Navigating the NICU: A Glossary

Whether you’ve just had your first child, or your fifth, every birth and every baby is different. Even under ideal circumstances, labor and delivery can have its challenges. When your infant arrives very early, or has health complications, this experience can intensify.Navigating the NICU: A Glossary

If your newborn needs acute medical assistance or observation, they are admitted to the hospital’s NICU (Neonatal Intensive Care Unit) where they will be carefully monitored 24 hours a day by a specialized team of nurses and life-saving machines. Parents are released for home, and quickly learn to juggle hospital visiting hours, regular life, work and the many unknowns involved when your baby is in the hospital.

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Having a Preemie: Continuity of Care in the NICU

Care and Continuity for Premature Babies in the NICU

I strongly believe continuity of care is one of the most important things we can do for the happiness of our babies. The proverb, “it takes a village,” is the belief that emotional and physical support, from extended family and caregivers, ensures a calm and welcoming environment for children to grow into healthy adults.

As a first time mom, having nurturing people around me meant more sleep and less stress. It also meant having more time to focus on bonding with my son. He thrived having “a village” to meet his needs with sensitivity and familiarity.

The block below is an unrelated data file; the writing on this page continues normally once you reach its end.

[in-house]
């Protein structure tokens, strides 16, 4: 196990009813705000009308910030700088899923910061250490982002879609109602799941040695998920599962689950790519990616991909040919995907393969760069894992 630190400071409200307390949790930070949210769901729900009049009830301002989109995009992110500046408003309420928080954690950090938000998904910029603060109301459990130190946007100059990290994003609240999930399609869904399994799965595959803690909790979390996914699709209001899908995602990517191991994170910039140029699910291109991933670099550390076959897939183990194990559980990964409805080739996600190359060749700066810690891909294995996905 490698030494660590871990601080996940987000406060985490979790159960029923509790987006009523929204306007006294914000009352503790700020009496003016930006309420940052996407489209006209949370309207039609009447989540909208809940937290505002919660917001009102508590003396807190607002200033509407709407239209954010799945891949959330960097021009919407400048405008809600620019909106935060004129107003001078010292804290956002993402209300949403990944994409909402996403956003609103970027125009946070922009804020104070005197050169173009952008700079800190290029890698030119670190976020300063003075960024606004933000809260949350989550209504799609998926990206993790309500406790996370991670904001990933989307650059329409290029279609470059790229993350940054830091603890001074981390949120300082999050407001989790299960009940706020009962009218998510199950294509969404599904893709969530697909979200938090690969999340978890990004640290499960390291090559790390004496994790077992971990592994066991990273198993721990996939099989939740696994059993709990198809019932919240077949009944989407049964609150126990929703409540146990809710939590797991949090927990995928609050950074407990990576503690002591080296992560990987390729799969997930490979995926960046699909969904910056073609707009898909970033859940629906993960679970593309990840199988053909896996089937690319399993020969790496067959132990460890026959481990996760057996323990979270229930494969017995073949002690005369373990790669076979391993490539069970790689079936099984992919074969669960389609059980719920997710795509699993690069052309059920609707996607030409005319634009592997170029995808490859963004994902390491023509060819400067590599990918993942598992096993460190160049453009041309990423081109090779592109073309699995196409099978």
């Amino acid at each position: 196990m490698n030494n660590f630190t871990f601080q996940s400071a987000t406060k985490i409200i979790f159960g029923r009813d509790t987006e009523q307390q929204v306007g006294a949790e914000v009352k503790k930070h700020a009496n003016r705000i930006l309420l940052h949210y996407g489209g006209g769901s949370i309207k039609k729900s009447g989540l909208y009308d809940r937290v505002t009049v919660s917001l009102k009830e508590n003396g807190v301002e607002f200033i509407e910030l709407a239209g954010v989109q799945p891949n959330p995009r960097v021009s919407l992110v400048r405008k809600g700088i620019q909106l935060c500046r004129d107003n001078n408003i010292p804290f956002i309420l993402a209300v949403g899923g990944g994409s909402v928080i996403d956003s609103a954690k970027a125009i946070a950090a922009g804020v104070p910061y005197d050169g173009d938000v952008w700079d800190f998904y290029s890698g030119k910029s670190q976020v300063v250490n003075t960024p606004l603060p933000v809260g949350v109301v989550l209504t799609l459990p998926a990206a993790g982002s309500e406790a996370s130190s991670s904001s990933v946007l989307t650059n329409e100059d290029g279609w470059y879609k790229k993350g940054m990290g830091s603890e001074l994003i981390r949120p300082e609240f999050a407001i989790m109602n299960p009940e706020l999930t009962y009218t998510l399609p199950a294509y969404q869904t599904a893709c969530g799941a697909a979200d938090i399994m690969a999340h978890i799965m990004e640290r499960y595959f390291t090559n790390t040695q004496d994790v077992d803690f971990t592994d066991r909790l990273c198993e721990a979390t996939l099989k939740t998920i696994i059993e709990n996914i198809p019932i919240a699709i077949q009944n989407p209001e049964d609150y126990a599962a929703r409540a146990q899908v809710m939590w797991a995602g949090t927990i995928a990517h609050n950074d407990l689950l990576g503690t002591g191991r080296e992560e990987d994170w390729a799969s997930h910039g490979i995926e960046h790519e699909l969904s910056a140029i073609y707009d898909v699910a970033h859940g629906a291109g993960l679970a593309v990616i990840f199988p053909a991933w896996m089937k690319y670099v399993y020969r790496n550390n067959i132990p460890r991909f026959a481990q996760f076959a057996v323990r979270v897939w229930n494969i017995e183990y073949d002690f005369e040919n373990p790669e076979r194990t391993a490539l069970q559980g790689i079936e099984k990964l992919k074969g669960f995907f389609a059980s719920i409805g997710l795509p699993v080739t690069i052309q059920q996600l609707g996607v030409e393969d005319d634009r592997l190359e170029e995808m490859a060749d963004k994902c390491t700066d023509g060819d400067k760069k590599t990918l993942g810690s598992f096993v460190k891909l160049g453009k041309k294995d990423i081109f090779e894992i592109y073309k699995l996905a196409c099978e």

Reminiscing

There are many memories from my time in the Neonatal Intensive Care Unit I can recall with clarity. I remember the first nurse I met in the NICU, Lisa, she was working beside my son’s bedside when I saw him for the first time. I can call to mind the view out the window from my chair next to the incubator and even the parking attendant in the garage. The moment I can’t recall is meeting the nurse who became the source of our greatest encouragement in the NICU, Lora. I know it was the first week, because she was with me on day five. The first day I was able to hold Bastian.

Although I was a mother with a newborn, until that day, I hadn’t been able to hold or care for my baby. His micro prematurity required a level of care which could only be provided by medically trained professionals. In our first foray into Kangaroo care, often called skin-to-skin contact, I finally felt like a normal new mom.

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